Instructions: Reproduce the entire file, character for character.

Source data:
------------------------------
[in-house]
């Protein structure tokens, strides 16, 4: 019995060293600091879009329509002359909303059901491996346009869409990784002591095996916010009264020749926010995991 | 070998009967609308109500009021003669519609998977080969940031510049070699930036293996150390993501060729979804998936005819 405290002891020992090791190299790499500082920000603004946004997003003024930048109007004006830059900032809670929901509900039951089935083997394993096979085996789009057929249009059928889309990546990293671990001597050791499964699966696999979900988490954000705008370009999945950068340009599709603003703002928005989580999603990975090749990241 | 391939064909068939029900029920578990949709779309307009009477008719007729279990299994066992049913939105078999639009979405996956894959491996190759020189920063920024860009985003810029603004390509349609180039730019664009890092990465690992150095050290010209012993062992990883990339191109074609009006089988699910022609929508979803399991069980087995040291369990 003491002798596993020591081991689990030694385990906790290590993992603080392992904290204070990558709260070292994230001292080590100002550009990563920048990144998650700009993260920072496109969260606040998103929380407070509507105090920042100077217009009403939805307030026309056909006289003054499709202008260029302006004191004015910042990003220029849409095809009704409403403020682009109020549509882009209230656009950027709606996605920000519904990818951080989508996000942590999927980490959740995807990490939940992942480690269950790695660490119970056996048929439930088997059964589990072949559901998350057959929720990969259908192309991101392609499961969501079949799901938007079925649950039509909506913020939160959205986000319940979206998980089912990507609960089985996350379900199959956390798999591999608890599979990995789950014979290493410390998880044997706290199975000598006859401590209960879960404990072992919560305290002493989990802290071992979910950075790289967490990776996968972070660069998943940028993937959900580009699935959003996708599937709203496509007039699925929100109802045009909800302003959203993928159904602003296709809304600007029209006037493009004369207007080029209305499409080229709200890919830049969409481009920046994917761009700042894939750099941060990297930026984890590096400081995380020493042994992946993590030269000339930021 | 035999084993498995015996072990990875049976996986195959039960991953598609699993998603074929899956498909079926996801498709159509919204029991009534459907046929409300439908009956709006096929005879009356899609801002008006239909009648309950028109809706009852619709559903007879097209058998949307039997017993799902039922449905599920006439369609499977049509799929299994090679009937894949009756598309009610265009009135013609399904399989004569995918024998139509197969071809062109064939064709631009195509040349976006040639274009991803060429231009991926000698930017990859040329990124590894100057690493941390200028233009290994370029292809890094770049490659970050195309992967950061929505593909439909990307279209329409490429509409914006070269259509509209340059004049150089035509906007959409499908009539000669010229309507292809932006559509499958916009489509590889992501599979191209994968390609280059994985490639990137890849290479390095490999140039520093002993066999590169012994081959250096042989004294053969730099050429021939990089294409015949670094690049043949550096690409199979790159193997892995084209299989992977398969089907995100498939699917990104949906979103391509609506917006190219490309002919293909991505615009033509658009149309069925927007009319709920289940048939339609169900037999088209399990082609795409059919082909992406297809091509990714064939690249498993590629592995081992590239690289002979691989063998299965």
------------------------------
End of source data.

[in-house]
């Protein structure tokens, strides 16, 4: 019995060293600091879009329509002359909303059901491996346009869409990784002591095996916010009264020749926010995991 | 070998009967609308109500009021003669519609998977080969940031510049070699930036293996150390993501060729979804998936005819 405290002891020992090791190299790499500082920000603004946004997003003024930048109007004006830059900032809670929901509900039951089935083997394993096979085996789009057929249009059928889309990546990293671990001597050791499964699966696999979900988490954000705008370009999945950068340009599709603003703002928005989580999603990975090749990241 | 391939064909068939029900029920578990949709779309307009009477008719007729279990299994066992049913939105078999639009979405996956894959491996190759020189920063920024860009985003810029603004390509349609180039730019664009890092990465690992150095050290010209012993062992990883990339191109074609009006089988699910022609929508979803399991069980087995040291369990 003491002798596993020591081991689990030694385990906790290590993992603080392992904290204070990558709260070292994230001292080590100002550009990563920048990144998650700009993260920072496109969260606040998103929380407070509507105090920042100077217009009403939805307030026309056909006289003054499709202008260029302006004191004015910042990003220029849409095809009704409403403020682009109020549509882009209230656009950027709606996605920000519904990818951080989508996000942590999927980490959740995807990490939940992942480690269950790695660490119970056996048929439930088997059964589990072949559901998350057959929720990969259908192309991101392609499961969501079949799901938007079925649950039509909506913020939160959205986000319940979206998980089912990507609960089985996350379900199959956390798999591999608890599979990995789950014979290493410390998880044997706290199975000598006859401590209960879960404990072992919560305290002493989990802290071992979910950075790289967490990776996968972070660069998943940028993937959900580009699935959003996708599937709203496509007039699925929100109802045009909800302003959203993928159904602003296709809304600007029209006037493009004369207007080029209305499409080229709200890919830049969409481009920046994917761009700042894939750099941060990297930026984890590096400081995380020493042994992946993590030269000339930021 | 035999084993498995015996072990990875049976996986195959039960991953598609699993998603074929899956498909079926996801498709159509919204029991009534459907046929409300439908009956709006096929005879009356899609801002008006239909009648309950028109809706009852619709559903007879097209058998949307039997017993799902039922449905599920006439369609499977049509799929299994090679009937894949009756598309009610265009009135013609399904399989004569995918024998139509197969071809062109064939064709631009195509040349976006040639274009991803060429231009991926000698930017990859040329990124590894100057690493941390200028233009290994370029292809890094770049490659970050195309992967950061929505593909439909990307279209329409490429509409914006070269259509509209340059004049150089035509906007959409499908009539000669010229309507292809932006559509499958916009489509590889992501599979191209994968390609280059994985490639990137890849290479390095490999140039520093002993066999590169012994081959250096042989004294053969730099050429021939990089294409015949670094690049043949550096690409199979790159193997892995084209299989992977398969089907995100498939699917990104949906979103391509609506917006190219490309002919293909991505615009033509658009149309069925927007009319709920289940048939339609169900037999088209399990082609795409059919082909992406297809091509990714064939690249498993590629592995081992590239690289002979691989063998299965």